git clone using ssh failed in Windows due to permission issue
If your public/private key doesn't have the standard name
C:\Users\Toshiba\.ssh\github_rsa.pub, then you need an ssh config file
That would allow you to do
git clone mysite:/home/myuser/.git/project.git
Test it first wih
ssh -Tvvv mysite, and then
ssh mysite ls.
Make sure the environment variable
%HOME% is defined to
You have another example in "SSH error on push to an existing project Permission denied (publickey)"
git clone ssh permission denied
git clone ssh://github.com/username/repository.git is wrong. You should be doing:
git clone ssh://email@example.com/username/repository.git
or better yet:
git clone firstname.lastname@example.org:username/repository.git
Git: How to solve Permission denied (publickey) error when using Git?
If the user has not generated a ssh public/private key pair set before
This info is working on theChaw but can be applied to all other git repositories which support SSH pubkey authentications. (See [gitolite], gitlab or github for example.)
First start by setting up your own public/private key pair set. This
can use either DSA or RSA, so basically any key you setup will work.
On most systems you can use ssh-keygen.
- First you'll want to cd into your .ssh directory. Open up the terminal and run:
cd ~/.ssh && ssh-keygen
- Next you need to copy this to your clipboard.
- On OS X run:
cat id_rsa.pub | pbcopy
- On Linux run:
cat id_rsa.pub | xclip
- On Windows (via Cygwin/Git Bash) run:
cat id_rsa.pub | clip
- On Windows (Powershell) run:
Get-Content id_rsa.pub | Set-Clipboard(Thx to @orion elenzil)
- Add your key to your account via the website.
- Finally setup your .gitconfig.
git config --global user.name "bob"
git config --global user.email bob@...
(don't forget to restart your command line to make sure the config is reloaded)
That's it you should be good to clone and checkout.
Further information can be found at https://help.github.com/articles/generating-ssh-keys (thanks to @Lee Whitney)
If the user has generated a ssh public/private key pair set before
- check which key have been authorized on your github or gitlab account settings
- determine which corresponding private key must be associated from your local computer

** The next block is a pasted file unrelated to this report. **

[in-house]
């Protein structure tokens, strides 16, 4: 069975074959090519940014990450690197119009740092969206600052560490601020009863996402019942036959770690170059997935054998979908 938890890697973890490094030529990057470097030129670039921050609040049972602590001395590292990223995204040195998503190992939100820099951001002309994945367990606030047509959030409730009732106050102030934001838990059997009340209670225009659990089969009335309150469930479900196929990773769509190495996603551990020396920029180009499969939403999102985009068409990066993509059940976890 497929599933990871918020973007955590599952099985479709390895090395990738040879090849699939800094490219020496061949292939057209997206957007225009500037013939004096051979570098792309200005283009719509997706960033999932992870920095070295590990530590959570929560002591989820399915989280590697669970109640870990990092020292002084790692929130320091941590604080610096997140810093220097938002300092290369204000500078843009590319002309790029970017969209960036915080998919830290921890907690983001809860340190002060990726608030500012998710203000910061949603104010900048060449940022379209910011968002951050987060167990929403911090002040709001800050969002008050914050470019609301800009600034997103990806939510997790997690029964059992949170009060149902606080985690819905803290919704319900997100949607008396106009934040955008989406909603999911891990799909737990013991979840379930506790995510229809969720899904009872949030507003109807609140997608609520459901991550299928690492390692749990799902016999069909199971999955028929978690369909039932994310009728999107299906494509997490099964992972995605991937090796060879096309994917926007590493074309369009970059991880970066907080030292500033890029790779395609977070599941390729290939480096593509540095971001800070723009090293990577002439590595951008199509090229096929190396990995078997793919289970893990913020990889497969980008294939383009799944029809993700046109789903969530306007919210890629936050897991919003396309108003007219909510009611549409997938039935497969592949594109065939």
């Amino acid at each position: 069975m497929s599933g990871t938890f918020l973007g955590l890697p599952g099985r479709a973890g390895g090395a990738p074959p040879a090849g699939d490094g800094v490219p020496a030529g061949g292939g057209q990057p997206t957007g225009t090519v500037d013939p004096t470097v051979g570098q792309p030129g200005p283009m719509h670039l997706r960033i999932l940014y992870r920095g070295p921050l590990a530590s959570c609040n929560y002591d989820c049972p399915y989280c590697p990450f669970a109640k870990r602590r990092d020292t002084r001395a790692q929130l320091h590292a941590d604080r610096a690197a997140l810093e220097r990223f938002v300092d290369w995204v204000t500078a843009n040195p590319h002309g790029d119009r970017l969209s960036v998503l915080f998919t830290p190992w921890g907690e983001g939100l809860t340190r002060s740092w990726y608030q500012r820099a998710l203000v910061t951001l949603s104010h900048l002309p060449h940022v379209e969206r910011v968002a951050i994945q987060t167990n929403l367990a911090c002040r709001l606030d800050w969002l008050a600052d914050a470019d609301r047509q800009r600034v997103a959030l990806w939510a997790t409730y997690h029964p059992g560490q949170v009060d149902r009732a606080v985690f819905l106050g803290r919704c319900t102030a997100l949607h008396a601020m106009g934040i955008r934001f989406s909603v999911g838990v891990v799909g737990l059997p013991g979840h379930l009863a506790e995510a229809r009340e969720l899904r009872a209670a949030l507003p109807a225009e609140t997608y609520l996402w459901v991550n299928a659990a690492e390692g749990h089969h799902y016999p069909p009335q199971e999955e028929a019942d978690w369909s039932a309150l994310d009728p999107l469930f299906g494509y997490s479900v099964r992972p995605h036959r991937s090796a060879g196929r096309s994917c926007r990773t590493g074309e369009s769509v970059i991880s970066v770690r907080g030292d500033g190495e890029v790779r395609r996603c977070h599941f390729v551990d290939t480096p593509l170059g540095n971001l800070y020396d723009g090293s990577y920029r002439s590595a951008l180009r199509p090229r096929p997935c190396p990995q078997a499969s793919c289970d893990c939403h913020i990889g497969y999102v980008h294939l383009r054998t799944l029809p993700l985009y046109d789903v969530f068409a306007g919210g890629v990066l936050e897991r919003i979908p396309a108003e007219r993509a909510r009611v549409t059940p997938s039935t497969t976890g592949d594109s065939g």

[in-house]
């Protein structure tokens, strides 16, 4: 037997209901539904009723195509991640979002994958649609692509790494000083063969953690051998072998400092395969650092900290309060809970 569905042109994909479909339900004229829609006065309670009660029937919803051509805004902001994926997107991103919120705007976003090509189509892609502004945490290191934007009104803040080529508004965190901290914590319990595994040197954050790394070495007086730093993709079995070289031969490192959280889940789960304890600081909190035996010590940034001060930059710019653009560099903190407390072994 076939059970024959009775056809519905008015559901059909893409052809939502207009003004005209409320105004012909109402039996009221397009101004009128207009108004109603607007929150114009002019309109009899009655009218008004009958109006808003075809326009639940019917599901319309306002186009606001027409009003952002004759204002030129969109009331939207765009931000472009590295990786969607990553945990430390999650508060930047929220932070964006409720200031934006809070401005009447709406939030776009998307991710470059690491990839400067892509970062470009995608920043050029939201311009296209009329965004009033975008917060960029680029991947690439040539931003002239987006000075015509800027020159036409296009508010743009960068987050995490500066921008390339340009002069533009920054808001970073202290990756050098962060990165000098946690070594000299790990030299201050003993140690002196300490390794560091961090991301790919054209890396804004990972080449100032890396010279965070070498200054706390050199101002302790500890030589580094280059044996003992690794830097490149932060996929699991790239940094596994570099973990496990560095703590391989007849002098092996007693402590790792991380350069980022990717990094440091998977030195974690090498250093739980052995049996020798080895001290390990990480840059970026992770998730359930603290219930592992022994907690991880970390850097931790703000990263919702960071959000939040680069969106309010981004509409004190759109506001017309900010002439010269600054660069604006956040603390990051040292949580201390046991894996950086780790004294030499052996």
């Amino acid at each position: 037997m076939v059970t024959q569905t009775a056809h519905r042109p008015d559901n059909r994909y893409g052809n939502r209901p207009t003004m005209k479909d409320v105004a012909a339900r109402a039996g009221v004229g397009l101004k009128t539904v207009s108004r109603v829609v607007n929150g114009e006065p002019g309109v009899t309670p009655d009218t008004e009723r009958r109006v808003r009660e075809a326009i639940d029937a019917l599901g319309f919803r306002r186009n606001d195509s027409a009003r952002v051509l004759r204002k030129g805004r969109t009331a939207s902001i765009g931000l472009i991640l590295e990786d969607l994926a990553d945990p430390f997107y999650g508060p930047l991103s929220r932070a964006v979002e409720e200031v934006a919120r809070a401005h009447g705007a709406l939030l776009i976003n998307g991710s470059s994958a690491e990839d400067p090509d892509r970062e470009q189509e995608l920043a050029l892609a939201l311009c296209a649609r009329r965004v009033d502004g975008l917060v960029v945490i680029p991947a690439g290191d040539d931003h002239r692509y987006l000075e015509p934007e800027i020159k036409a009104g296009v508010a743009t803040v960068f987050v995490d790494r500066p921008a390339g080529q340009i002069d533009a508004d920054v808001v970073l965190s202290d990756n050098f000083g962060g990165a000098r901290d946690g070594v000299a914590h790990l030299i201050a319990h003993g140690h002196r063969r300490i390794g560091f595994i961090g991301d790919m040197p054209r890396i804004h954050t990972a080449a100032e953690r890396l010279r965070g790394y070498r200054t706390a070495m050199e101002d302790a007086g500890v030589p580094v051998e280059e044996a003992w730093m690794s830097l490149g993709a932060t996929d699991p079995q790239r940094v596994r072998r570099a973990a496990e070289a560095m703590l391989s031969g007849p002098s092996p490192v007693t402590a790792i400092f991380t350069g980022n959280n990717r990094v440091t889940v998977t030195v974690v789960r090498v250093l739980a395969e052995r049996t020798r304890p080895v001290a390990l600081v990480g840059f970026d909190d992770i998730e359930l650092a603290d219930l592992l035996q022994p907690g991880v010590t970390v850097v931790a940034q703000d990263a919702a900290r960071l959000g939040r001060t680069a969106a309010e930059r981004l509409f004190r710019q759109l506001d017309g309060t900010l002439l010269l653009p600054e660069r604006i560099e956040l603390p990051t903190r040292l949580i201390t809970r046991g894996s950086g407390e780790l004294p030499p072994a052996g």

eval $(ssh-agent -s)
- define where the keys are located
Permission failure cloning in Git in Windows
In your Powershell session, try:
$env:GIT_SSH_COMMAND='ssh -Tv'; git clone email@example.com:myuser/myrepo.git
And see where SSH is looking for your default id_rsa/id_rsa.pub key pair.
Make sure, if the private key is passphrase-protected, to launch ssh-agent first.
The OP mentions:
Apparently, Git doesn't use native OpenSSH.
That is false. Maybe GitHub Desktop does not use OpenSSH, as seen in desktop/desktop issue 5641: "Desktop does not use OpenSSH on Windows if running, favours embedded SSH"
Hence the workaround:
git config --global core.sshCommand "'C:\Windows\System32\OpenSSH\ssh.exe'"
But Git itself does:
OpenSSH_8.2p1, OpenSSL 1.1.1f 31 Mar 2020
This is more recent than the Windows one:
OpenSSH_for_Windows_7.7p1, LibreSSL 2.6.5
(Winver: 1909, build 18363.836=
That is why I always launch tools with my own PATH
That way, I am sure I will use Git tools first (incuding an OpenSSH one) before anything else.
Can't clone, can SSH. Permission denied (publickey).
The git credential manager is only involved for caching credentials (username/password) for HTTPS URL, not SSH.
Only the ssh-agent could be involved, for caching a possible passphrase, if the private key was defined with it.
I would try first using the full path, since
~ might not be interpreted by the remote shell, but the local (which has a different path for
git clone ssh://user@host/home/user/test.git
git clone user@host:/home/user/test.git
If not, in a git bash session, type:
export GIT_SSH_COMMAND='ssh -v'
git clone ...
The OP confirms in the discussion it works in a bash session:
In git bash, I started the
added the key there, then it worked.
Git: Permission denied (publickey) fatal - Could not read from remote repository. while cloning Git repository
It looks like a permissions issue - not a Windows 7 issue.
Your ssh key is not authorised -
Permission denied (publickey).
You need to create a public ssh key and ask the administrator of the Git repository to add the
ssh public key
Information on how to do this: Saving ssh key fails
GitHub Error Message - Permission denied (publickey)
GitHub isn't able to authenticate you. So, either you aren't setup with an SSH key, because you haven't set one up on your machine, or your key isn't associated with your GitHub account.
You can also use the HTTPS URL instead of the SSH/git URL to avoid having to deal with SSH keys. This is GitHub's recommended method.
Further, GitHub has a help page specifically for that error message, and explains in more detail everything you could check.